Recently, I asked recruiters what they would do in these situations.  This is Ron’s Answers.  He has been a recruiter for 17 years with 13 of those at Travel Nursing Across America.

  1. In a large metropolitan area, Nurse Floating Flo contracts to float between three hospitals within a 10 mile radius of her housing. Starting in the 6th week, the company ask her to float to a hospital 15 miles away, the 7th week she goes to one on the other side of the city, that is 30 miles away, plus one that is 17 miles away. The nurse is willing to take the first few, but after the behavior continues, she has had enough and voices this to her recruiter.  I would hesitate to place any RN is a float situation like this unless the nurse is very easy going and flexible to work the needs of the hospital. If the nurse voices a complaint I would listen and remind them that flexibility is the key to any float pool situation and encourage them to fulfill their commitment to the hospital and then we can get them a new contract once the assignment is completed.

  2. Baby Nurse Betty is a skilled labor and delivery nurse, who also can float to post-partum care after the delivery as well as the well-newborn nursery. At 7:30pm, the staffing company hotline gets a call stating that they want her to float to the NICU, which is beyond her competency level. What is your company’s response?  All of my travelers have access to me 24/7 for emergencies. If the RN is not comfortable floating to the unit and its beyond her scope of practice. I would notify Trinity’s Chief Nursing Officer who handles all clinical matters. She would get involved and be my nurse’s advocate and help resolve the situation.

  3. Nurse Roach is all excited about her first travel nursing assignment. She drives 750 miles to her new assignment housing. After getting the keys from management, she opens the door and three cockroaches scurry across the floor. After further investigation, she also finds a ring of mold in the shower. She can’t stand it and immediately texts you with pictures. How do you respond?  First let me say that the traveler works with my housing coordinator to select their housing and the nurse has the final say on where they stay. My travelers have access to me and Trinity’s housing coordinator – 24/7. In a situation like this I would put her in a hotel for the night, notify my housing coordinator who set up the housing of the unacceptable filthy apartment. My housing coordinator and I would work together to present suitable (clean, safe, affordable) housing options to the nurse and get her moved as soon as possible.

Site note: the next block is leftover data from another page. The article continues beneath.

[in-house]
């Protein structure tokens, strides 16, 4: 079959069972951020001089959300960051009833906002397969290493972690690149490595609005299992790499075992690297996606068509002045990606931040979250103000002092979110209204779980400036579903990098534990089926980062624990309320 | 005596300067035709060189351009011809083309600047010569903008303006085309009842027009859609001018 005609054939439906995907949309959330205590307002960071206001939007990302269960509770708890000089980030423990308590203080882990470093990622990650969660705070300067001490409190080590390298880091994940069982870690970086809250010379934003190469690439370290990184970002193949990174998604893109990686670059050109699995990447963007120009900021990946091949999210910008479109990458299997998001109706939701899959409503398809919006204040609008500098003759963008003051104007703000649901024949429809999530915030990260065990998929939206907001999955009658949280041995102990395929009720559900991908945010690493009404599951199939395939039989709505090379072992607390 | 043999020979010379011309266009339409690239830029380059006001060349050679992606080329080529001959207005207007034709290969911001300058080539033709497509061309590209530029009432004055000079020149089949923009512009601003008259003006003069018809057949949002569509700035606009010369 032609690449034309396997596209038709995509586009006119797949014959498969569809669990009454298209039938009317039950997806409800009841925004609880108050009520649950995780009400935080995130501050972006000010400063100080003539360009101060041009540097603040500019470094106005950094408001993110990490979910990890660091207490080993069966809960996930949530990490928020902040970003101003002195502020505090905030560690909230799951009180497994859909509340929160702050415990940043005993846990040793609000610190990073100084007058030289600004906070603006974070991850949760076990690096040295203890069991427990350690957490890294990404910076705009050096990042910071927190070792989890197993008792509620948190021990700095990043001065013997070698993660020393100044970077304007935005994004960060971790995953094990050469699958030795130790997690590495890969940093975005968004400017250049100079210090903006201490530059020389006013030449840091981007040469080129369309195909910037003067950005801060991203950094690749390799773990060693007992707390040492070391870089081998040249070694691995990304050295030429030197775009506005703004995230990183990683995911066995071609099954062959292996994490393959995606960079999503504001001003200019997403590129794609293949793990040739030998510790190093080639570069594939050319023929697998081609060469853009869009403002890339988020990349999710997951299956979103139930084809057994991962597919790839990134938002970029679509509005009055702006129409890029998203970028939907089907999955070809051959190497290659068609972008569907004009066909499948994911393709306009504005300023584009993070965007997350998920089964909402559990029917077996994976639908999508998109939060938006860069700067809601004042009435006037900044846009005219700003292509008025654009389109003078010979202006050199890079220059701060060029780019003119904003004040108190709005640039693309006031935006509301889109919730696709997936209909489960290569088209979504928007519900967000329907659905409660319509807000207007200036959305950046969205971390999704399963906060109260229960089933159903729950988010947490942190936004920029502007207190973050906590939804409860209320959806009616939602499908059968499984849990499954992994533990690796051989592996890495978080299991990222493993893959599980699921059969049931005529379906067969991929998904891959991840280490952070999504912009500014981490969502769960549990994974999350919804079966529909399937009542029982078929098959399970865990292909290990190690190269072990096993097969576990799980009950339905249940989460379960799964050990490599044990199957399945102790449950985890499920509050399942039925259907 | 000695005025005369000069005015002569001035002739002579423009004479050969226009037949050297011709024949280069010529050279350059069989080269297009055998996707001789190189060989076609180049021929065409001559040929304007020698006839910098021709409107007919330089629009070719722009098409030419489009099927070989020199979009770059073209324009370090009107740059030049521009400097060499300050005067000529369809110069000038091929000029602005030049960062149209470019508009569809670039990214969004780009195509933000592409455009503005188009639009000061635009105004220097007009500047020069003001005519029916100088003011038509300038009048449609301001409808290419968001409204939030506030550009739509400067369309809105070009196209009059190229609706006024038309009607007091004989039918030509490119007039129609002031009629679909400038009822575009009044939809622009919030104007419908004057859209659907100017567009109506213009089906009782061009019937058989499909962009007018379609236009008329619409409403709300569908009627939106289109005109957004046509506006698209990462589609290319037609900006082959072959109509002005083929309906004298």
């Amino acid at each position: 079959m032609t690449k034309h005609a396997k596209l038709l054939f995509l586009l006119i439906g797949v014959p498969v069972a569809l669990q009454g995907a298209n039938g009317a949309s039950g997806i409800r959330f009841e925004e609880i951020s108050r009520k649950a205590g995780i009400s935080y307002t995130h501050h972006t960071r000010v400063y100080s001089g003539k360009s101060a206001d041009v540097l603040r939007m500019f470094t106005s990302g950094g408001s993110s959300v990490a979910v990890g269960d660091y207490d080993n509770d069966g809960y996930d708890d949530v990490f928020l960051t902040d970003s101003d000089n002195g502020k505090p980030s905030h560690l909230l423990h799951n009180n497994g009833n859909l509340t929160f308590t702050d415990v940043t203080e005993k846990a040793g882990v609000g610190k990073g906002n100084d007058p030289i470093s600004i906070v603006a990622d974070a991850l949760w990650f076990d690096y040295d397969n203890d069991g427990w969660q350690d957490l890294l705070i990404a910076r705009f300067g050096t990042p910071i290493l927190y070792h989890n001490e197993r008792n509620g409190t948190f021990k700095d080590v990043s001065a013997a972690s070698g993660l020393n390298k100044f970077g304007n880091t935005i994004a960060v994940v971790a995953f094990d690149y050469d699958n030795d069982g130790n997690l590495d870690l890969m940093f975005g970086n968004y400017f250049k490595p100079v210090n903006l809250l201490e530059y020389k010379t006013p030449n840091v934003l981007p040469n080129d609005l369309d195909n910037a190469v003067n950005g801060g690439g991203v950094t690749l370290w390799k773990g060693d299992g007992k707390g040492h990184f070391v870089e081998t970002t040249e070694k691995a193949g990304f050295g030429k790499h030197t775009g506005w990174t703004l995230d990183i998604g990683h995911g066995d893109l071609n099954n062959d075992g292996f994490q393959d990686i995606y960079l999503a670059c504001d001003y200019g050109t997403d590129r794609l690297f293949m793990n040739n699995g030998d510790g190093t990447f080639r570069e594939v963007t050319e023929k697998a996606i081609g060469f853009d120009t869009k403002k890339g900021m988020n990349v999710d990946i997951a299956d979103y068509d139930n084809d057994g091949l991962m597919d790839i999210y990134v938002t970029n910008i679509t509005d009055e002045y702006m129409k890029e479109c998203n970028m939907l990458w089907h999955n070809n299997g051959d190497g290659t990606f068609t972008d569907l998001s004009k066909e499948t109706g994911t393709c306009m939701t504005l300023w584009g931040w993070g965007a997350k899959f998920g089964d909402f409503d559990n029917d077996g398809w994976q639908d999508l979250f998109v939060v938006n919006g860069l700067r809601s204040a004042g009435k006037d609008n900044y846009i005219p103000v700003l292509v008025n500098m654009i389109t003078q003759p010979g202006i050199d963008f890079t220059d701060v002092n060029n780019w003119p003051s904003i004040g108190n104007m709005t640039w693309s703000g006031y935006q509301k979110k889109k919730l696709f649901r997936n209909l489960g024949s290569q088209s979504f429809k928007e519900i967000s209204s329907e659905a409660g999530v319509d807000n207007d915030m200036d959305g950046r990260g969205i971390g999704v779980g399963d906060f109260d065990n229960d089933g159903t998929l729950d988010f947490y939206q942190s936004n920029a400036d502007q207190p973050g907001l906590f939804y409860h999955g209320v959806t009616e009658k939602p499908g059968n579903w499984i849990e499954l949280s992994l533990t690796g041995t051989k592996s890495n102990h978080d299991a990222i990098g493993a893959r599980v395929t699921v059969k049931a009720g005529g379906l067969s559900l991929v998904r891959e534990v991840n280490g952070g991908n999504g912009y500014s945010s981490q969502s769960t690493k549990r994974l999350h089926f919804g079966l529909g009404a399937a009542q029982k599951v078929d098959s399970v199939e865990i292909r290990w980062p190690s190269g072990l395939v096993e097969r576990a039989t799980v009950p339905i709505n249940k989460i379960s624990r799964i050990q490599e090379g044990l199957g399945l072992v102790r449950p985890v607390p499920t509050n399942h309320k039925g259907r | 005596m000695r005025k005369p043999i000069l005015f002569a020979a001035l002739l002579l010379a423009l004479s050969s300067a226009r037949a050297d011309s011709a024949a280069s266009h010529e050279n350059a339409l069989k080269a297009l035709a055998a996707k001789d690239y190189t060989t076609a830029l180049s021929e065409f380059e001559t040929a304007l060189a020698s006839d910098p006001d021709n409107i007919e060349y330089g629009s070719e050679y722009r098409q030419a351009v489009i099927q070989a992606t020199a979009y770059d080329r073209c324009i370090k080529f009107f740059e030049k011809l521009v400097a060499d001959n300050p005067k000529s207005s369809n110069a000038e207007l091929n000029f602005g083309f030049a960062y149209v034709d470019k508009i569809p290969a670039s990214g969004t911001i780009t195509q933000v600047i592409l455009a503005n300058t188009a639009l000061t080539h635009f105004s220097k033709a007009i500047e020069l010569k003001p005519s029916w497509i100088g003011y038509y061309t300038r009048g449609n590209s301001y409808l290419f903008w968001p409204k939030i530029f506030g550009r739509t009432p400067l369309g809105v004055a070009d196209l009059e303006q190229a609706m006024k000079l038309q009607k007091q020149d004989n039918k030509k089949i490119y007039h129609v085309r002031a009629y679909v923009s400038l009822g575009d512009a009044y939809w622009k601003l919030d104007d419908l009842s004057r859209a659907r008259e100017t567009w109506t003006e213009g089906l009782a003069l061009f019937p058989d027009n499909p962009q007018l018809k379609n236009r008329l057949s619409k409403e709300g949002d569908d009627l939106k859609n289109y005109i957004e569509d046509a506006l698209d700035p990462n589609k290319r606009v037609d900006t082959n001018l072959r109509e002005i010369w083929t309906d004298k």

4. You have worked with Nurse Asthmatic for 3 years now and she has done a great job for you, when she takes an assignment in Southeast Colorado. She envisions magic mountains that reach to the sky, only to find that she has landed in wheat country. Not wanting to cause problems she continues to work and everything is fine, until harvest. She has an asthma attack, ends up in the hospital, and is told that she is going to miss at least 2 weeks of work related to asthma induced pneumonia. How do you work things out?  Keep in constant contact with the nurse to encourage her and see how she is feeling. If she is going to be out of work for 2 weeks we would coordinate with the facility to ensure we get her back on the schedule as soon as she is well and extend the contract by the 2 weeks she missed. Unless the traveler has shor-term disability then there is nothing I can do for her financially. If she is unable to continue then we would cancel the contract and look for a suitable new assignment when she is ready and well enough to get back to work.

  5. You have worked hard to find Nurse Roulette a job in Las Vegas. You send the nurse a contract that she readily accepts, signs, and sends back. The next morning the bags are packed and Nurse Roulette is on the way to the assignment of her dreams. At 0800 she is out the door and to the hospital. Checking in with HR, they inform her that there is no contract between the hospital and the company, related to the fact that it has not been approved by HR. About the same time, the recruiting manager comes to you and tells you not to send Nurse Roulette on the assignment. This shouldn’t have happened, but unfortunately it does happen. What do you do? In my entire recruiting career in the healthcare field, I have never had a situation like this. Trinity has procedures in place to ensure something like this would never happen. We ensure the traveler is fully compliant and credentialed the week prior to start so they dont show up at the hospital and have a problem in orientation. We also coordinate with the facility the week before as well to get any last minute reporting details. This should never happen to a traveler.

  6. What would you like travel nurses to know about being a great traveling nurse and making your job easier?  Flexibility – the more flexible a traveler is the easier itis to find them an assignment and keep them working. Most companies benefits and pay are similar. The key to a successful long term relationship is trust and integrity. Trinity’s motto is ‘we do what we say we’ll do. I strive to live by that standard. I have travelers that have worked for me for 7+ years strait and we have a wonderful working relationship. I am very easy going and will work hard to find the right job for you. I am not looking for the RN who is agency shopping for the highest bidder. My goal is to get someone on with me and keep them traveling with me until they are ready to settle down and stop traveling.

If you are interested in working with Ron York.  You can email him at: 

ryork@ nurse.tv

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